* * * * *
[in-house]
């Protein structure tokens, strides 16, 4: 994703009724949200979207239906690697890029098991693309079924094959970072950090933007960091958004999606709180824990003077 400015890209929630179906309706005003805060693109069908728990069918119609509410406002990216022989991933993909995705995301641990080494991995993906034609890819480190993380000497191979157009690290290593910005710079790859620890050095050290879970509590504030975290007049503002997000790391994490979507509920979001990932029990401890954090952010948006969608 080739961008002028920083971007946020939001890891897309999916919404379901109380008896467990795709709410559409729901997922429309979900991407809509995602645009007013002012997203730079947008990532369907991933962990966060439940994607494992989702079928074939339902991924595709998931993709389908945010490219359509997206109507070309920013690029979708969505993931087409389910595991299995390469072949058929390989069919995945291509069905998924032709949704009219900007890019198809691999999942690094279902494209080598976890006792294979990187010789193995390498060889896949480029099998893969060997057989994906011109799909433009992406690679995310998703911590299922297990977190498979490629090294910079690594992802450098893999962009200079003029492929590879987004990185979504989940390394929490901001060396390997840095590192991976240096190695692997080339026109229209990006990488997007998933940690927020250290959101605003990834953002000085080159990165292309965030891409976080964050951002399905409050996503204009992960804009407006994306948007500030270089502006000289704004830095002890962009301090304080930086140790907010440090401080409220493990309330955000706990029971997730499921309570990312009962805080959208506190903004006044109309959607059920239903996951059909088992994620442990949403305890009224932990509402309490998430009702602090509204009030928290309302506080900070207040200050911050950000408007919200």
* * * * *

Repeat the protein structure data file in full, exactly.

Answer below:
[in-house]
């Protein structure tokens, strides 16, 4: 994703009724949200979207239906690697890029098991693309079924094959970072950090933007960091958004999606709180824990003077 400015890209929630179906309706005003805060693109069908728990069918119609509410406002990216022989991933993909995705995301641990080494991995993906034609890819480190993380000497191979157009690290290593910005710079790859620890050095050290879970509590504030975290007049503002997000790391994490979507509920979001990932029990401890954090952010948006969608 080739961008002028920083971007946020939001890891897309999916919404379901109380008896467990795709709410559409729901997922429309979900991407809509995602645009007013002012997203730079947008990532369907991933962990966060439940994607494992989702079928074939339902991924595709998931993709389908945010490219359509997206109507070309920013690029979708969505993931087409389910595991299995390469072949058929390989069919995945291509069905998924032709949704009219900007890019198809691999999942690094279902494209080598976890006792294979990187010789193995390498060889896949480029099998893969060997057989994906011109799909433009992406690679995310998703911590299922297990977190498979490629090294910079690594992802450098893999962009200079003029492929590879987004990185979504989940390394929490901001060396390997840095590192991976240096190695692997080339026109229209990006990488997007998933940690927020250290959101605003990834953002000085080159990165292309965030891409976080964050951002399905409050996503204009992960804009407006994306948007500030270089502006000289704004830095002890962009301090304080930086140790907010440090401080409220493990309330955000706990029971997730499921309570990312009962805080959208506190903004006044109309959607059920239903996951059909088992994620442990949403305890009224932990509402309490998430009702602090509204009030928290309302506080900070207040200050911050950000408007919200």